Thanksgiving in Boston, MA
I love historical places and the exciting vibe of a big city, and Boston is the perfect combination of both. My family stayed in the North End, also known as Little Italy (although the locals don’t call it that) and we loved the wonderful neighborhood feel. Cobblestone streets, narrow alleys, great architecture, historic sites and the food - oh the food! The entire North End is easily walkable and it was so fun walking the maze of streets, guiding ourselves along the Freedom Trail as we discovered the markings in the cobblestones. We followed it to Paul Revere’s House and the Old North Church, the Harbor views, and the significant graves at the Granary Burying Ground near the Boston Common. Every corner brought new views and great glimpses of the past.
We enjoyed new places to eat everyday, and there are so many to choose from, that I can only highlight a few. The main thoroughfare through the North End is Hanover Street and it’s lined with wonderful little restaurants and pastry shops. Our favorite was a the tiny establishment The Daily Catch, where we watched them prepare our Italian seafood meals right before us. It was worth the wait! Dessert was across the street at Mike’s Pastry - we couldn’t pass up the cannoli. Lulu’s Sweet Shop on Parameter St. was also a favorite of our daughter’s, who couldn’t decide which cupcakes to try. One night we ordered pizza in for the kids from Regina Pizzeria and the adults wish we had more of the wonderful brick-oven pizza. Instead the adults enjoyed some night life at the Black Rose pub on State St. - a quintessential neighborhood pub with good, local music.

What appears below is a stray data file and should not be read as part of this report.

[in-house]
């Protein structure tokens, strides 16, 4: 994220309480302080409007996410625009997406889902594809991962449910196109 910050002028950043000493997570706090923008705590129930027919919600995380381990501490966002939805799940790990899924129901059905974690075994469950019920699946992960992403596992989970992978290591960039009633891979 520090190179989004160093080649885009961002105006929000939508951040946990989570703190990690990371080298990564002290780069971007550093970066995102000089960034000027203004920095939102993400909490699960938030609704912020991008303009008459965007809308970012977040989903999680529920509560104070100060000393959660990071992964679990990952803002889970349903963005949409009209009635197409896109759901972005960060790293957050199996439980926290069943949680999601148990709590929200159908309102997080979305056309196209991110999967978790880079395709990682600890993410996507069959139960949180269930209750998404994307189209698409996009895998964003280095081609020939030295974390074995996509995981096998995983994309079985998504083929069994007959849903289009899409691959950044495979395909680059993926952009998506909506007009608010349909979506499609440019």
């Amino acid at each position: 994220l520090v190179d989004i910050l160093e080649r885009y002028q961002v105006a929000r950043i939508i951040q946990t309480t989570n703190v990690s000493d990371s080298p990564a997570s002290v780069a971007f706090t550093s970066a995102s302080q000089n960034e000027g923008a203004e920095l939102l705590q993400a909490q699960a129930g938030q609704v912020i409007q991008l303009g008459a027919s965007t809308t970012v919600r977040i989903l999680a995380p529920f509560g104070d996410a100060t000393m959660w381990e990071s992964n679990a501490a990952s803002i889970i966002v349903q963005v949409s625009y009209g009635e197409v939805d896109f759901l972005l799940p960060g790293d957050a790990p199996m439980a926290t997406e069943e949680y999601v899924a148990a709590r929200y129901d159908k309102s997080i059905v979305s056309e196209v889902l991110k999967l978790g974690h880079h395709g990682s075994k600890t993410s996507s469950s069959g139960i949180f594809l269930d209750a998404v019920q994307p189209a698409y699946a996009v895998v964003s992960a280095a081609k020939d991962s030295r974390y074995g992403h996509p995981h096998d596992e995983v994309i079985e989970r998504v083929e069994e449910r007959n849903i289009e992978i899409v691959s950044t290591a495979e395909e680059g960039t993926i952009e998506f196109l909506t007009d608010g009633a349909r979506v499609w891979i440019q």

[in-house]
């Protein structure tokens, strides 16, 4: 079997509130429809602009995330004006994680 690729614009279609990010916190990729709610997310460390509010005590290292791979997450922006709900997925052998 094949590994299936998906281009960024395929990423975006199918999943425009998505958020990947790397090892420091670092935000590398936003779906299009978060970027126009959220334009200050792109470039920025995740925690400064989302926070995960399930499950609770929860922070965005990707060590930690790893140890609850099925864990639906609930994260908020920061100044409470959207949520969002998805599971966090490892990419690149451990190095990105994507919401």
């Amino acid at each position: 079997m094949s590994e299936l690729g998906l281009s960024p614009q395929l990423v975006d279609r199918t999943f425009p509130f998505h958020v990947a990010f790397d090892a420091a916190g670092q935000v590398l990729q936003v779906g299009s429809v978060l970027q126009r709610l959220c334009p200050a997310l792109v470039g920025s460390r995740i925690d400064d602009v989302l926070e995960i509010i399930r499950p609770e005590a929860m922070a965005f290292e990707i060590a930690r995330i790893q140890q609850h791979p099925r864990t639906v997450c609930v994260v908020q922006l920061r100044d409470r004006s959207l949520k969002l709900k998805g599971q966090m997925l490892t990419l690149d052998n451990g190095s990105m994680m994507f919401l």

Another day we shopped at the Faneuil Hall Marketplace (which has fun Christmas lights this time of year) and were inspired at the nearby Old South Meeting House which was where the Tea Party met and revolution started. Further afield we crossed the iconic Bunker Hill Bridge and visited both the USS Constitution Museum in the harbor and the Museum of Science on the Charles River which was a fantastic mix of various branches of science and engineering and one of the best science museums we had ever been to.
After gaining such a personal sense of history from walking the streets where so many significant events took place in the birth of our country, we drove the distance from Paul Revere’s House to the town of Lexington, past the ivy covered buildings of Harvard and the boats rowing on the Charles River. We were struck at how far it was by car, let alone by horseback in the middle of the night. We talked of how the houses surrounding the green were so close to where the troops and townspeople clashed and how sons would be beside their dads trying to protect their homes and families.
Our family only spent a few days in this historic city, but we gained so much!